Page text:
It will take a sounds run game to keep Guarantano and the Vols on schedule and out of the sort of second- and third-and-long situations that enable Smart to turn loose a fierce pass rush.
Tennessee tailback Ty Chandler leads the SEC in rushing behind a star-studded line that has paved the way for 182.5 yards per game — second best in the league.
Tennessee and Georgia are border states, but the intensity of the rivalry has ebbed and flowed, even as the programs live with constant animosity between them.
The Vols make it a habit to recruit in Georgia, to the extent that former coach Phillip Fulmer often said they consider Atlanta part of Tennessee when it comes to football.
Indeed, Knoxville is three hours from Atlanta, and six hours from Memphis, so what difference does a state line really make?
The Vols’ 1998 national championship came with key players from Georgia dotting most every position meeting: Jamal Lewis at running back, Cosey Coleman at offensive guard, Deon Grant and Fred White at the safety spots and Steve Johnson at cornerback.
Of course, few will complain about Johnson flipping from Georgia to Tennessee on signing day, because Smart said Johnson’s decision is what led him to get a scholarship offer from the Bulldogs.
Oh yes, and Smart? 0-4 against Tennessee as a player.
The rivalry is real, and the Vols want to make it even more so with a win at Sanford Stadium on Saturday, to make it that much easier to get into Georgia living rooms.
Already, there are 25 former Georgia players on the Tennessee roster. The Bulldogs, meanwhile, have just there players from the Volunteer State.
“Tennessee is much improved over the mess Jeremy Pruitt inherited after the 2017 season,” Veteran Vols’ reporter Jimmy Hyams said. “He has recruited well and developed players.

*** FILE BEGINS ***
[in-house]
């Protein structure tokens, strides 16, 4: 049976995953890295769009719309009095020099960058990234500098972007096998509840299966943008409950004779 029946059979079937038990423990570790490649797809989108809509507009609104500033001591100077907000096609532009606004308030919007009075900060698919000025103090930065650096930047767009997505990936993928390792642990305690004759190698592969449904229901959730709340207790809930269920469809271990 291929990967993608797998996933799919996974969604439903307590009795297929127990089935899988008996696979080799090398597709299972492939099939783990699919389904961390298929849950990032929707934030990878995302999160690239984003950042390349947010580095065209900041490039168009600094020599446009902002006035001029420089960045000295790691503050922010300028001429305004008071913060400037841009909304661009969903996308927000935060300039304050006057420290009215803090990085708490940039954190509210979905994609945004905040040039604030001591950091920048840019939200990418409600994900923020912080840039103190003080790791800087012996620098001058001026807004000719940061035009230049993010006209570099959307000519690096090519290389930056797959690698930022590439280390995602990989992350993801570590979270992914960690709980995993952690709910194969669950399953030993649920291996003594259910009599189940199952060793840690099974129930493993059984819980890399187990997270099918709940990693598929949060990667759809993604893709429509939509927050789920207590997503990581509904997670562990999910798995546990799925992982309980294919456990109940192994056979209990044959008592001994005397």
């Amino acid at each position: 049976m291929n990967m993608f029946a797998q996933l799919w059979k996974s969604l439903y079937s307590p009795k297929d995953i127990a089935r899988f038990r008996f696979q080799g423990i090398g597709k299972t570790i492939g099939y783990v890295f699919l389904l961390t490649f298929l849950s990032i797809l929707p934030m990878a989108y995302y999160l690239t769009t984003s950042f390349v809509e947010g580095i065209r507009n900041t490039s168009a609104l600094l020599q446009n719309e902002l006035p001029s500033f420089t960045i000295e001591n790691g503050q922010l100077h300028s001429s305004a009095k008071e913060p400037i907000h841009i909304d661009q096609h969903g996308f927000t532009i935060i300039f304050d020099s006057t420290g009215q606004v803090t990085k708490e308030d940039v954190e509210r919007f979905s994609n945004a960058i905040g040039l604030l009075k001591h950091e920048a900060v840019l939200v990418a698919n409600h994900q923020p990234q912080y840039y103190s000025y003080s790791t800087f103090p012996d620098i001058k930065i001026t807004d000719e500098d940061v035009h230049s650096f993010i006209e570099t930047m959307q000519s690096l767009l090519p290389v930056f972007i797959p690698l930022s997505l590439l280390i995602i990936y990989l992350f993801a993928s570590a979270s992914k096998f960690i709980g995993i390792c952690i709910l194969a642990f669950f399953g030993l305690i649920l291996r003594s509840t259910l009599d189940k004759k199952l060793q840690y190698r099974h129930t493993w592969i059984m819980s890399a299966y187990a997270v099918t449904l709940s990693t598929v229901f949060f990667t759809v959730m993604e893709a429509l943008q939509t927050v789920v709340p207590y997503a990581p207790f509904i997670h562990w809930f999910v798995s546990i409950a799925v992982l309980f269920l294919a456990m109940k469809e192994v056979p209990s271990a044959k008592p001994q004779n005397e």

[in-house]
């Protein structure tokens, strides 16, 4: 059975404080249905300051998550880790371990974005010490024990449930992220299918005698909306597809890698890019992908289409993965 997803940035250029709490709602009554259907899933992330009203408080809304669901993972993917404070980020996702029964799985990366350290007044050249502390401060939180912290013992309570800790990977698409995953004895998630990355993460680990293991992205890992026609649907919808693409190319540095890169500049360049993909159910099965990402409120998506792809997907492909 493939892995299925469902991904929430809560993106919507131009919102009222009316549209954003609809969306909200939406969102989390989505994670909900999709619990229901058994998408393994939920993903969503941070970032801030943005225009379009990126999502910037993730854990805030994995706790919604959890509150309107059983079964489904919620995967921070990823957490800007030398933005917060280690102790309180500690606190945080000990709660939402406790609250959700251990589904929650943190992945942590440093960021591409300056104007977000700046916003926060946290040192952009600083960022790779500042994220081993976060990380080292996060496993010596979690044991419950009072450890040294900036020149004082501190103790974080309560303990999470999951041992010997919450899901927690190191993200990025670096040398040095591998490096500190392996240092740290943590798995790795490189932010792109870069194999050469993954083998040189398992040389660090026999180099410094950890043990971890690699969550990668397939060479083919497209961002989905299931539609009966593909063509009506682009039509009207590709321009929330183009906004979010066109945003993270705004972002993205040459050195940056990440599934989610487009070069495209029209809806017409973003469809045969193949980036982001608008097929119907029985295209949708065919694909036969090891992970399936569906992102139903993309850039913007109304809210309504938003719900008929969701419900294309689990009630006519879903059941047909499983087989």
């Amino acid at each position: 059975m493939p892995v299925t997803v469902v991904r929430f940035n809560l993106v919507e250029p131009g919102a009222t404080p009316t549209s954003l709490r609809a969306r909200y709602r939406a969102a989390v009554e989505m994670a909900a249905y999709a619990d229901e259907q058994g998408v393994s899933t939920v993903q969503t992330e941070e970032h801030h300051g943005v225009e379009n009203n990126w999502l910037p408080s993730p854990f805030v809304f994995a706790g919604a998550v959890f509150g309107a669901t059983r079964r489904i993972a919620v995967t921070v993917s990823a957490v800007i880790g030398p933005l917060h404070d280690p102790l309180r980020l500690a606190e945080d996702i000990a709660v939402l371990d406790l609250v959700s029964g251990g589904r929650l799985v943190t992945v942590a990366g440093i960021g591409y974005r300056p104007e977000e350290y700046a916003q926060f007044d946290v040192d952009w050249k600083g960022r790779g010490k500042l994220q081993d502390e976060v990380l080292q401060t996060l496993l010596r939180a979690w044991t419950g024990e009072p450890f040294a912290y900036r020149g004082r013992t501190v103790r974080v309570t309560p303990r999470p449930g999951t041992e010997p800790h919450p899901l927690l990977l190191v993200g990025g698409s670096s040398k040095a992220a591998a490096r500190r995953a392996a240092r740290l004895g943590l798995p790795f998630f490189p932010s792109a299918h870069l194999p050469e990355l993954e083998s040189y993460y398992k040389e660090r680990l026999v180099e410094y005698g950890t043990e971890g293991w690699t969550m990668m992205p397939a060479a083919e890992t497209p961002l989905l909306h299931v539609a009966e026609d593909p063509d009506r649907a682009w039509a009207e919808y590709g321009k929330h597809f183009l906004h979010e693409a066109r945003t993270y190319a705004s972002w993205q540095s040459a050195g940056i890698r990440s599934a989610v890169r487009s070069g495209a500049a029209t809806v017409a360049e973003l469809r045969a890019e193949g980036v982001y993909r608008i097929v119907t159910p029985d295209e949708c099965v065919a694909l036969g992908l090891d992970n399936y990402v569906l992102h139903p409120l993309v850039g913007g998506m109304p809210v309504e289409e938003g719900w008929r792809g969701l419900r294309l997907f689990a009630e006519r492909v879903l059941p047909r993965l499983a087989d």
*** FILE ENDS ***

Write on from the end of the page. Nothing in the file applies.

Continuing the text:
“Tennessee is no longer a pushover along the line of scrimmage … but for UT to play with the elite in the SEC, it must get better and more consistent QB play.”
What to expect
Pruitt said at his opening press conference that “every inch that the other team gets it going to be challenged,” and most fully expect that to happen on Saturday.
Tennessee ranks third in the SEC in total defense and second in scoring defense and will be facing a young Georgia offense that is projected to start just one senior.
The Bulldogs’ projected offensive lineup has a combined 68 starts, compared with a veteran Vols’ offense that has six seniors and 188 combined starts.
Georgia has looked efficient under the direction of former walk-on Stetson Bennett, a poised redshirt junior with great mobility and good decision-making.
Does Pruitt have the defense to take Bennett out of his comfort zone and force deeper downfield throws?
That would obviously be a key, because Bennett’s size (he’s generously listed at 5-11) can limit his downfield vision when passing lanes don’t open up, and his relative lack of arm strength makes him less effective on deep outs and deep balls than other quarterbacks.
It all comes back to the line of scrimmage, where both the Georgia O-Line and Tennessee D-Line are scrambling to replace key departures from last year’s teams.
Kirby Smart is 37-6 when UGA scores first but only 8-7 when an opponent scores first, and he’s 39-3 when leading at the half but just 7-9 when tied or trailing entering the third quarter.
Could it be any more obvious Tennessee needs Chaney to help them off to a good start?
That’s what happened last year, as the Vols led 14-13 with 2 minutes left in the second quarter before Jake Fromm flipped the offensive into overdrive en route to the 41-14 win.
It’s hard to imagine either team scoring that much in this season’s contest, but Georgia’s seasoned and opportunistic defense should prove the difference.
Georgia-Tennessee statistical comparison
7th Georgia 253.0
10th Tennessee 225.5
Pass efficiency defense
1st Georgia (2nd nationally) 86.35
3rd Tennessee 126.52
2nd Tennessee 182.5
3rd Georgia 161.5
1st Georgia 58.0
8th Tennessee 107.5
7th Georgia 414.5
9th Tennessee 408.0
1st Georgia 248.0
3rd Tennessee 361.5
5th Tennessee 33.0
6th Georgia 32.0
1. Georgia 8.00
2. Tennessee 19.5
Third down-conversion rate
7th Georgia .441
13th Tennessee .292
7th Tennessee .618
10th Georgia .600
3rd Tennessee 9-70
14th Georgia 20-167
Fewest first downs
1st Georgia (9 rush, 16 pass, 5 penalty)
2nd Tennessee (11 rush, 24 pass, 2 penalty)
Most first downs
T-4th (25 run, 20 pass, 2 Penalty)
T-7th (21, 22 4)
1st Georgia 43.00
2nd Tennessee 33.00
Kick return defense
3rd Tennessee 10.00
6th Georgia 16.40
4th Georgia 45.78
9th Tennessee 38.50